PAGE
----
Are the financial crisis and the Euro crisis a thing of the past? Well, it may seem so at first glance. Investors increasingly have the impression that the crisis has essentially been overcome. This sense of security manifests itself in a variety of ways:
- The Swiss franc in its role as “safe currency shelter” has lost considerably against the Euro.
- The gold price suffered substantial, if temporary, dips. Even though it has rebounded lately, the gold price trend shows that the panic on the markets has subsided for the time being.
- During the first week of January, equity funds that invest exclusively in rallying share prices collected nearly nine billion US dollars worldwide, the largest cash inflow since March 2000 at the peak of the dot-com rally.
- Bond and equity prices in the crisis-ridden countries in Europe’s southern periphery are rallying.
- Prices for luxury properties in London, among other places, are rising slower than in recent years.
- CDS prices for most Eurozone member states have plummeted.
- The warnings of cautious and critical voices are losing their audience.
All these are signs of a new carelessness and of a hazardous optimism that is backed by no fundamentals.
- But has any of the issues that triggered the Euro crisis actually been resolved?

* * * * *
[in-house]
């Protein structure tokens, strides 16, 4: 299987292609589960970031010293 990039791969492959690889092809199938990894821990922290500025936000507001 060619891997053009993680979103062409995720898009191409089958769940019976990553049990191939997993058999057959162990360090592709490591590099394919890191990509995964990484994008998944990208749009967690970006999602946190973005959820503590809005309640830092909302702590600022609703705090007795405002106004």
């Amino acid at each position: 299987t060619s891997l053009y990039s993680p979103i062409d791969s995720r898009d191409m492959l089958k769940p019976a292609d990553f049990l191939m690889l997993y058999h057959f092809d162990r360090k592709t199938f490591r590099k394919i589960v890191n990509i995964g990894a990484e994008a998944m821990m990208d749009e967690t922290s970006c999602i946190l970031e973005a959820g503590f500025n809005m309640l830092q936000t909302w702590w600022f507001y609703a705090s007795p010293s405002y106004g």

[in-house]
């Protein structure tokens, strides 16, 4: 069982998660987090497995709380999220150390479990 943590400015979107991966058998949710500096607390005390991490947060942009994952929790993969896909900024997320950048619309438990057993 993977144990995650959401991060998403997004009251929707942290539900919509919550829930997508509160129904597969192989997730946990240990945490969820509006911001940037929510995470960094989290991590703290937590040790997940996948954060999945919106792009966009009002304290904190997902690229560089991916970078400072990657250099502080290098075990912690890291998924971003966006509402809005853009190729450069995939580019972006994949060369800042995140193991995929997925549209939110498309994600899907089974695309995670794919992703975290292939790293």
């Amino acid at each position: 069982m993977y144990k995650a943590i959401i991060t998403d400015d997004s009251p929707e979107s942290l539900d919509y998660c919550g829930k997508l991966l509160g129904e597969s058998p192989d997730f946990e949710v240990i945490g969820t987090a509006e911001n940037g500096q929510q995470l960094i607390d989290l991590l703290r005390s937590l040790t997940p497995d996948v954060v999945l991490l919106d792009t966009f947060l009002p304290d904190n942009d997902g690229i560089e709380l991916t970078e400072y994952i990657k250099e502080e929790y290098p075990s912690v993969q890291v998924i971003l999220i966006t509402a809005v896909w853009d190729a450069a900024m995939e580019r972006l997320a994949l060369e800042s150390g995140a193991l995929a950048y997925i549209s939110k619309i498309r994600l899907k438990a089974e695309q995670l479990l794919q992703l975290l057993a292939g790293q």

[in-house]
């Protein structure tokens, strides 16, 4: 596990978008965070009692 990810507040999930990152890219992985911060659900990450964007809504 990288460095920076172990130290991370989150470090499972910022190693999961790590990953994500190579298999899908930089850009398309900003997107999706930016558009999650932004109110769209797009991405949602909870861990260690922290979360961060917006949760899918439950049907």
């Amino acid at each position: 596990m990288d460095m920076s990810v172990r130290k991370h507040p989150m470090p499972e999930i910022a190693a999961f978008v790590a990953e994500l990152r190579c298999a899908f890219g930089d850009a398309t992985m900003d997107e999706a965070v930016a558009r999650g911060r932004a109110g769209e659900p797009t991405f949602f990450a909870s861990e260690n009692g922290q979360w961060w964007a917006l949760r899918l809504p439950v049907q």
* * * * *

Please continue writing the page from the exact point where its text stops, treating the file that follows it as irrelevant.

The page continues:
- Has the sovereign debt dropped?
- Is the unemployment in the crisis countries declining?
- Has anything changed about the 50% unemployment rate among Spain’s young?
- Has Italy tackled the urgently needed reform of its labour market?
- Has the economy of France, the second-largest in the Eurozone, stabilised?
- Has the policymakers’ mania to regulate banks and the financial system had even the slightest positive effect?
- Has anything changed for the better in the former crisis countries (except in Ireland)?
Each of these questions must be answered with a resounding No. What appears to have helped things were WORDS uttered by Mario Draghi who said he would do anything to save the Euro. These words were backed by massive bond purchases, that means by the production of fiat money in vast quantities. The ECB has lost its independence in the process and this will cost it dearly.
However, words and paper are no long-term solutions. The problems were glossed over and ignored, rather than solved. Ignored problems will, however, resurface at some point and unfold an unsuspected destructive energy.
But what would it mean, if circumstances proved me wrong while proving those right who spread optimism and declare that both the Euro crisis and the financial crisis over? In this case, interest rates would start rising again in the medium term (bad for project developments and real estate investors), and the run on real estate would come to a swift conclusion. Institutional investors would soon be relieved of the pressure to invest in real estate and other alternatives to bonds. Moreover, the immense demand for real estate generated by family offices and high-net-worth individuals would decline. Rising interest and regressive demand for real estate would exert considerably pressure on the real estate market prices. But to say it again: all of the above explained could (and will) happen at some point, but it will not happen in the coming years unless I am completely off the mark with everything I wrote in this commentary.